Strolling Actresses Dressing in a Barn, William Hogarth, National Portrait Gallery, 1738
Mary Robinson - Perdita, John Hoppner, Natioanl Portrait Gallery, 1782
Nell Gwyn (1651-1687) throws you a deliciously superior glance as her robes fall off her shoulders and reveal a not-so-coy vision of her milky breasts. You can look, but you can’t touch, she says. King Charles II’s mistress, mother of at least two of his bastards, and one of the first actresses to perform at the Theatre Royal in Covent Garden, Gwyn seems exclusively to be painted getting into or out of her clothes. As one of the visitors to the National Portrait Gallery commented, “This one seemed to be cursed with a series of wardrobe malfunctions.”
The First Actresses exhibition is a series of portraits by celebrated painters like Simon Verelst, Sir Peter Lely, and Thomas Gainsborough, of the first actresses to be allowed on the English stage. These were women who were desired and feared in equal measure for their bawdy, confident acting, their throw-it-in-your-face personal lives, and their decadent sense of style and fashion.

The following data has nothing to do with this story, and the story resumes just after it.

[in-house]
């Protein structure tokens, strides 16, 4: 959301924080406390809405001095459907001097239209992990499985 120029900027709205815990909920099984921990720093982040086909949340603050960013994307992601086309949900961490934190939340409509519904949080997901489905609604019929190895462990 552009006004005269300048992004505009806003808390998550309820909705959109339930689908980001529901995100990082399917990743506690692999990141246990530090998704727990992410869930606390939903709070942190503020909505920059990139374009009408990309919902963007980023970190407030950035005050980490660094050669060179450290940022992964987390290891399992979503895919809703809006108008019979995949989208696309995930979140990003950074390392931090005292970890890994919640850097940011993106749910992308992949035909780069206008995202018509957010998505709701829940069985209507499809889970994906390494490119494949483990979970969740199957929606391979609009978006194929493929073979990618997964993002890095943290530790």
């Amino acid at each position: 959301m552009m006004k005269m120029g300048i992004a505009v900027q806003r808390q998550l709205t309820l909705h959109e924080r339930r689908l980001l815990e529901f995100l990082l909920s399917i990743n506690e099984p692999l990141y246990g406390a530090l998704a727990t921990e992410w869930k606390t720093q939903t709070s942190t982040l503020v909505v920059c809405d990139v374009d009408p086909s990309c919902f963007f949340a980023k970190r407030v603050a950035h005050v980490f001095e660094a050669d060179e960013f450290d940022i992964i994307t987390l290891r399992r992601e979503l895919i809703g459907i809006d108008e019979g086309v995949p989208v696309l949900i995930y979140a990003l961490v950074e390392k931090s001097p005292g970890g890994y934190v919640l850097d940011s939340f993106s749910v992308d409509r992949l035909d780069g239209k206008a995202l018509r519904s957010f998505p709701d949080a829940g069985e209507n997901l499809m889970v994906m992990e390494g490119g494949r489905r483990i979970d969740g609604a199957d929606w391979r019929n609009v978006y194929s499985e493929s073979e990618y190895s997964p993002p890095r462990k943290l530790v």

Many of the women combined a life as an actress and dancer with forays into the royal court. While this was most often as the chosen mistress of a king or a prince (like Nell Gwyn, Moll Davis, and Mary Robinson), women like Sarah Siddons (1755-1831) entered the royal threshold as reading instructor. Instead of displaying a quantity of rippling flesh, Siddons, in a portrait by Sir Thomas Lawrence, is pictured standing next to a staid side table. A couple of weighty leather-bound founts of knowledge lie on the table, and Siddons’s carriage is made even more stately with a pair of serious eyes and a set of petulant lips.